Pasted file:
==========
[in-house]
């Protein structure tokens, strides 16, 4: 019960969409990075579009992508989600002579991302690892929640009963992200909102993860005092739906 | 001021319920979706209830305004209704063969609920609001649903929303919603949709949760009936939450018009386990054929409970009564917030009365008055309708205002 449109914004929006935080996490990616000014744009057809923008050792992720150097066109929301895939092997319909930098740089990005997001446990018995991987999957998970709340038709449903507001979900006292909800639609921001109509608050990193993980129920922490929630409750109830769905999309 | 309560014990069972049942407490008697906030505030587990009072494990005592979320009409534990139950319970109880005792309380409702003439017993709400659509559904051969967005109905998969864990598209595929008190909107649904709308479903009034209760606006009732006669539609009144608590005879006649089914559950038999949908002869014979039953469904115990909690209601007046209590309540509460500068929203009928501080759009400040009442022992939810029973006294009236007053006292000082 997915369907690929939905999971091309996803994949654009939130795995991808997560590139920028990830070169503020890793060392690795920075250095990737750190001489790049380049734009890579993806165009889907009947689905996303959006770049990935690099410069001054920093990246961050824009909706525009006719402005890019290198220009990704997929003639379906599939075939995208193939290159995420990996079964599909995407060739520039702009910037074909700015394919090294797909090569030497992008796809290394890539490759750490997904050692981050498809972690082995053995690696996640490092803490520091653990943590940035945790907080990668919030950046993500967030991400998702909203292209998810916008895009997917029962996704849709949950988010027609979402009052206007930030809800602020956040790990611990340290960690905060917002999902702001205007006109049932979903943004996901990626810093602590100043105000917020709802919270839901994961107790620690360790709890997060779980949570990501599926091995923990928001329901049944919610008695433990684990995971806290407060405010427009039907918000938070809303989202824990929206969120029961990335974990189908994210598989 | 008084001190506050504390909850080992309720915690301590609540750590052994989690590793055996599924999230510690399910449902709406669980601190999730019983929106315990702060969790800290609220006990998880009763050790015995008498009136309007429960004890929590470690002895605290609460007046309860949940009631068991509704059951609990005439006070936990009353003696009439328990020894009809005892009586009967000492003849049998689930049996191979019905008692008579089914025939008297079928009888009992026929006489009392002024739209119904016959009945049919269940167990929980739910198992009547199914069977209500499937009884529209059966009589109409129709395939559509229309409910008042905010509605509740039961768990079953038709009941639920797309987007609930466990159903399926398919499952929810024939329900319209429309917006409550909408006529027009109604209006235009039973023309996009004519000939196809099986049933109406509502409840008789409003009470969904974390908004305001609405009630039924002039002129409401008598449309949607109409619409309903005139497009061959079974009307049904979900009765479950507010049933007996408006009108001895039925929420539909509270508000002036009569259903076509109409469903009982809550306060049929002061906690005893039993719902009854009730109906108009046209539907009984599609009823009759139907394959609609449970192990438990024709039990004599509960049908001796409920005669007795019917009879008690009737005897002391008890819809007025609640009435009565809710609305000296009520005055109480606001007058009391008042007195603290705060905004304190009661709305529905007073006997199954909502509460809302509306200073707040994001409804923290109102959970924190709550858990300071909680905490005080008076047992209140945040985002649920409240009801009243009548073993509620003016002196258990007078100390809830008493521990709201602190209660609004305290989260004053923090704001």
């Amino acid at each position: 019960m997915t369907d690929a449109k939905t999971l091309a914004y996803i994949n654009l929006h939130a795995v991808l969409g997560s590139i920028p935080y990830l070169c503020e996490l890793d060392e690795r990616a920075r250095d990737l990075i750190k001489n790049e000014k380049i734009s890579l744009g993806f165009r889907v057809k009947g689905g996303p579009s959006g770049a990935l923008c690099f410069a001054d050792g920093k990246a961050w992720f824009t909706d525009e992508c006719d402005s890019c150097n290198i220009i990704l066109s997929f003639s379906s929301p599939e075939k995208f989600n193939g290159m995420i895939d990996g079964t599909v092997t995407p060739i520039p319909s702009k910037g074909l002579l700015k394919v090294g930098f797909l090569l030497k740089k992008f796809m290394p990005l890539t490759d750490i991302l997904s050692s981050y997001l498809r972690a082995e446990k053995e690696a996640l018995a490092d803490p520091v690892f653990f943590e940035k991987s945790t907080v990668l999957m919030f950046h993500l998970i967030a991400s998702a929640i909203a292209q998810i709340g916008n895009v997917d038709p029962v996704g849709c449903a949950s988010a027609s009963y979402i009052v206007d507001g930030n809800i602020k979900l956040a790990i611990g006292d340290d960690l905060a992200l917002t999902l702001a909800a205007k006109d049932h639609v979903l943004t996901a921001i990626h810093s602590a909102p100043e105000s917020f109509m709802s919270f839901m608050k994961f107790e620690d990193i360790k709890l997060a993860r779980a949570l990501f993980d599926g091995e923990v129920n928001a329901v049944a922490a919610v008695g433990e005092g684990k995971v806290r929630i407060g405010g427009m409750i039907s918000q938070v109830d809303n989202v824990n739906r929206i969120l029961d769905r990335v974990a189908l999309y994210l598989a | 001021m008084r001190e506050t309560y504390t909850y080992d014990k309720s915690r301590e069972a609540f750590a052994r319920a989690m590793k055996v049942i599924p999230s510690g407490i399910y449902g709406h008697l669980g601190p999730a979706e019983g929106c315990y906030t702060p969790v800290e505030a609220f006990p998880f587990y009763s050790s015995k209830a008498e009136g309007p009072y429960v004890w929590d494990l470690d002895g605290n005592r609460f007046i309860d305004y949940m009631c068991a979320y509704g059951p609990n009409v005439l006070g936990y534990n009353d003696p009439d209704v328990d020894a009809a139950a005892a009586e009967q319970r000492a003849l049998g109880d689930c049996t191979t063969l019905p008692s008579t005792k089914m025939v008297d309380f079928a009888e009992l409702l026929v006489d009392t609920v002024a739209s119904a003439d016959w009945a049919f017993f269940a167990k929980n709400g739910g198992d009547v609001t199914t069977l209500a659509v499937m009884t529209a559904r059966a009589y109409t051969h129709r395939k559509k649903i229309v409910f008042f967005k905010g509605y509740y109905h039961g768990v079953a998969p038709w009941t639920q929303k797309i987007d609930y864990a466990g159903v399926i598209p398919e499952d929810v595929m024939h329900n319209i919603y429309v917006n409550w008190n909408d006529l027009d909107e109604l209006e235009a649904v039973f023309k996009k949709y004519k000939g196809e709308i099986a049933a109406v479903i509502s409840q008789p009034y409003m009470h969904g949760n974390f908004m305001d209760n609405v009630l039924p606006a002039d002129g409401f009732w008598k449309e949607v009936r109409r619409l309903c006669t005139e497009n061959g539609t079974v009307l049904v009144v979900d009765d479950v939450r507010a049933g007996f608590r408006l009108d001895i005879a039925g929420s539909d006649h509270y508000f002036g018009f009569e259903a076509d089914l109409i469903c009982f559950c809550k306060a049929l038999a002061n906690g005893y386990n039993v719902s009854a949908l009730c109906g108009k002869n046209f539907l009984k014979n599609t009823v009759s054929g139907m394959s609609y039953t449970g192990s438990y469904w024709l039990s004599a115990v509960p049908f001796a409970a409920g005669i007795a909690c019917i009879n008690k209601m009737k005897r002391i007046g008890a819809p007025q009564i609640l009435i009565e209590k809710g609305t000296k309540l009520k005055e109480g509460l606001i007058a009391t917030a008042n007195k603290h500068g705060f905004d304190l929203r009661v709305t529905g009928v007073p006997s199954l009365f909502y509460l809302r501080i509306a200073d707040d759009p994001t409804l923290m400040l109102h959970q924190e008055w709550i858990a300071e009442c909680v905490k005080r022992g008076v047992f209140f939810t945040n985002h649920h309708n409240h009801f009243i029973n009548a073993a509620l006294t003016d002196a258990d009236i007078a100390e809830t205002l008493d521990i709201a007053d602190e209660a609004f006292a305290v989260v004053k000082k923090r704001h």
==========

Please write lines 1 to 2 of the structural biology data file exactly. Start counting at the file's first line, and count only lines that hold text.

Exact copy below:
[in-house]
């Protein structure tokens, strides 16, 4: 019960969409990075579009992508989600002579991302690892929640009963992200909102993860005092739906 | 001021319920979706209830305004209704063969609920609001649903929303919603949709949760009936939450018009386990054929409970009564917030009365008055309708205002 449109914004929006935080996490990616000014744009057809923008050792992720150097066109929301895939092997319909930098740089990005997001446990018995991987999957998970709340038709449903507001979900006292909800639609921001109509608050990193993980129920922490929630409750109830769905999309 | 309560014990069972049942407490008697906030505030587990009072494990005592979320009409534990139950319970109880005792309380409702003439017993709400659509559904051969967005109905998969864990598209595929008190909107649904709308479903009034209760606006009732006669539609009144608590005879006649089914559950038999949908002869014979039953469904115990909690209601007046209590309540509460500068929203009928501080759009400040009442022992939810029973006294009236007053006292000082 997915369907690929939905999971091309996803994949654009939130795995991808997560590139920028990830070169503020890793060392690795920075250095990737750190001489790049380049734009890579993806165009889907009947689905996303959006770049990935690099410069001054920093990246961050824009909706525009006719402005890019290198220009990704997929003639379906599939075939995208193939290159995420990996079964599909995407060739520039702009910037074909700015394919090294797909090569030497992008796809290394890539490759750490997904050692981050498809972690082995053995690696996640490092803490520091653990943590940035945790907080990668919030950046993500967030991400998702909203292209998810916008895009997917029962996704849709949950988010027609979402009052206007930030809800602020956040790990611990340290960690905060917002999902702001205007006109049932979903943004996901990626810093602590100043105000917020709802919270839901994961107790620690360790709890997060779980949570990501599926091995923990928001329901049944919610008695433990684990995971806290407060405010427009039907918000938070809303989202824990929206969120029961990335974990189908994210598989 | 008084001190506050504390909850080992309720915690301590609540750590052994989690590793055996599924999230510690399910449902709406669980601190999730019983929106315990702060969790800290609220006990998880009763050790015995008498009136309007429960004890929590470690002895605290609460007046309860949940009631068991509704059951609990005439006070936990009353003696009439328990020894009809005892009586009967000492003849049998689930049996191979019905008692008579089914025939008297079928009888009992026929006489009392002024739209119904016959009945049919269940167990929980739910198992009547199914069977209500499937009884529209059966009589109409129709395939559509229309409910008042905010509605509740039961768990079953038709009941639920797309987007609930466990159903399926398919499952929810024939329900319209429309917006409550909408006529027009109604209006235009039973023309996009004519000939196809099986049933109406509502409840008789409003009470969904974390908004305001609405009630039924002039002129409401008598449309949607109409619409309903005139497009061959079974009307049904979900009765479950507010049933007996408006009108001895039925929420539909509270508000002036009569259903076509109409469903009982809550306060049929002061906690005893039993719902009854009730109906108009046209539907009984599609009823009759139907394959609609449970192990438990024709039990004599509960049908001796409920005669007795019917009879008690009737005897002391008890819809007025609640009435009565809710609305000296009520005055109480606001007058009391008042007195603290705060905004304190009661709305529905007073006997199954909502509460809302509306200073707040994001409804923290109102959970924190709550858990300071909680905490005080008076047992209140945040985002649920409240009801009243009548073993509620003016002196258990007078100390809830008493521990709201602190209660609004305290989260004053923090704001």